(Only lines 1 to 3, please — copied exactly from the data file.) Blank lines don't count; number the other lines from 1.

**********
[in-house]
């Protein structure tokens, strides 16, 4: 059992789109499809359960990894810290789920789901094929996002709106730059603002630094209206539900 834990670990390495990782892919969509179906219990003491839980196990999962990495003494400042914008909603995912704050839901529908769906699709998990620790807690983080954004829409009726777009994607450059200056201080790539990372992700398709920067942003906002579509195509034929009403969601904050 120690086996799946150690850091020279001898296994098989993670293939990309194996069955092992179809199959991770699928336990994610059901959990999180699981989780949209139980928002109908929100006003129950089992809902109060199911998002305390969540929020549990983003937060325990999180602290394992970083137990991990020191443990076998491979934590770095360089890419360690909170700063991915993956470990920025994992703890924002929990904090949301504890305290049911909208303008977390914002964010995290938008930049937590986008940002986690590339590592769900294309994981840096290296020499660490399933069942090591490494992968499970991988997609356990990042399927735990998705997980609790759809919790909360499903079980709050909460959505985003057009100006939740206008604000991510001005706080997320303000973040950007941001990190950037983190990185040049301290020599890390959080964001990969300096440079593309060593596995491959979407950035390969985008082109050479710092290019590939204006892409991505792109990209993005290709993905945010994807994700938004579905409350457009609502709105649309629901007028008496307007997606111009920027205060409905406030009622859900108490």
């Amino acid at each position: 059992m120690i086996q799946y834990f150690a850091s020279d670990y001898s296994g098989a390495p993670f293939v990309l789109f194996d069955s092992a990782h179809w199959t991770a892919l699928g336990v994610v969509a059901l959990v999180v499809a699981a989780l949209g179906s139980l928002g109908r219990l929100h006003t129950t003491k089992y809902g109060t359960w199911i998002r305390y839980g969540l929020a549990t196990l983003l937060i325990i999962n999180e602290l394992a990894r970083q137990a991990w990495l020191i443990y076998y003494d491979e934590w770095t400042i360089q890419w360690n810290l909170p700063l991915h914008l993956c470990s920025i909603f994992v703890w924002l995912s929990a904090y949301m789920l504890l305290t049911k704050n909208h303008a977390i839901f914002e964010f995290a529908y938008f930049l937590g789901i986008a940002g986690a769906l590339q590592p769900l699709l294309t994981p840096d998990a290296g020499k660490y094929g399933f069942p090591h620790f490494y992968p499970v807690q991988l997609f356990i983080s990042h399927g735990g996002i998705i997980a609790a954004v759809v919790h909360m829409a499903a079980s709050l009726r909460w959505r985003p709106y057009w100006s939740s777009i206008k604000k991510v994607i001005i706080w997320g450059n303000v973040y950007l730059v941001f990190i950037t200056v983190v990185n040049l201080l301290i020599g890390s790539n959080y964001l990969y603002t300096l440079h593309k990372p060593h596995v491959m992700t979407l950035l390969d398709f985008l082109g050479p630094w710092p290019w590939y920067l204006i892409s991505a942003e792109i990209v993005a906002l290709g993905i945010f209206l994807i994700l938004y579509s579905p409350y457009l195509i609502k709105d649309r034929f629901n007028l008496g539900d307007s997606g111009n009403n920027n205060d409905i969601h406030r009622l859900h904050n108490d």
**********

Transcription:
[in-house]
């Protein structure tokens, strides 16, 4: 059992789109499809359960990894810290789920789901094929996002709106730059603002630094209206539900 834990670990390495990782892919969509179906219990003491839980196990999962990495003494400042914008909603995912704050839901529908769906699709998990620790807690983080954004829409009726777009994607450059200056201080790539990372992700398709920067942003906002579509195509034929009403969601904050 120690086996799946150690850091020279001898296994098989993670293939990309194996069955092992179809199959991770699928336990994610059901959990999180699981989780949209139980928002109908929100006003129950089992809902109060199911998002305390969540929020549990983003937060325990999180602290394992970083137990991990020191443990076998491979934590770095360089890419360690909170700063991915993956470990920025994992703890924002929990904090949301504890305290049911909208303008977390914002964010995290938008930049937590986008940002986690590339590592769900294309994981840096290296020499660490399933069942090591490494992968499970991988997609356990990042399927735990998705997980609790759809919790909360499903079980709050909460959505985003057009100006939740206008604000991510001005706080997320303000973040950007941001990190950037983190990185040049301290020599890390959080964001990969300096440079593309060593596995491959979407950035390969985008082109050479710092290019590939204006892409991505792109990209993005290709993905945010994807994700938004579905409350457009609502709105649309629901007028008496307007997606111009920027205060409905406030009622859900108490």
């Amino acid at each position: 059992m120690i086996q799946y834990f150690a850091s020279d670990y001898s296994g098989a390495p993670f293939v990309l789109f194996d069955s092992a990782h179809w199959t991770a892919l699928g336990v994610v969509a059901l959990v999180v499809a699981a989780l949209g179906s139980l928002g109908r219990l929100h006003t129950t003491k089992y809902g109060t359960w199911i998002r305390y839980g969540l929020a549990t196990l983003l937060i325990i999962n999180e602290l394992a990894r970083q137990a991990w990495l020191i443990y076998y003494d491979e934590w770095t400042i360089q890419w360690n810290l909170p700063l991915h914008l993956c470990s920025i909603f994992v703890w924002l995912s929990a904090y949301m789920l504890l305290t049911k704050n909208h303008a977390i839901f914002e964010f995290a529908y938008f930049l937590g789901i986008a940002g986690a769906l590339q590592p769900l699709l294309t994981p840096d998990a290296g020499k660490y094929g399933f069942p090591h620790f490494y992968p499970v807690q991988l997609f356990i983080s990042h399927g735990g996002i998705i997980a609790a954004v759809v919790h909360m829409a499903a079980s709050l009726r909460w959505r985003p709106y057009w100006s939740s777009i206008k604000k991510v994607i001005i706080w997320g450059n303000v973040y950007l730059v941001f990190i950037t200056v983190v990185n040049l201080l301290i020599g890390s790539n959080y964001l990969y603002t300096l440079h593309k990372p060593h596995v491959m992700t979407l950035l390969d398709f985008l082109g050479p630094w710092p290019w590939y920067l204006i892409s991505a942003e792109i990209v993005a906002l290709g993905i945010f209206l994807i994700l938004y579509s579905p409350y457009l195509i609502k709105d649309r034929f629901n007028l008496g539900d307007s997606g111009n009403n920027n205060d409905i969601h406030r009622l859900h904050n108490d």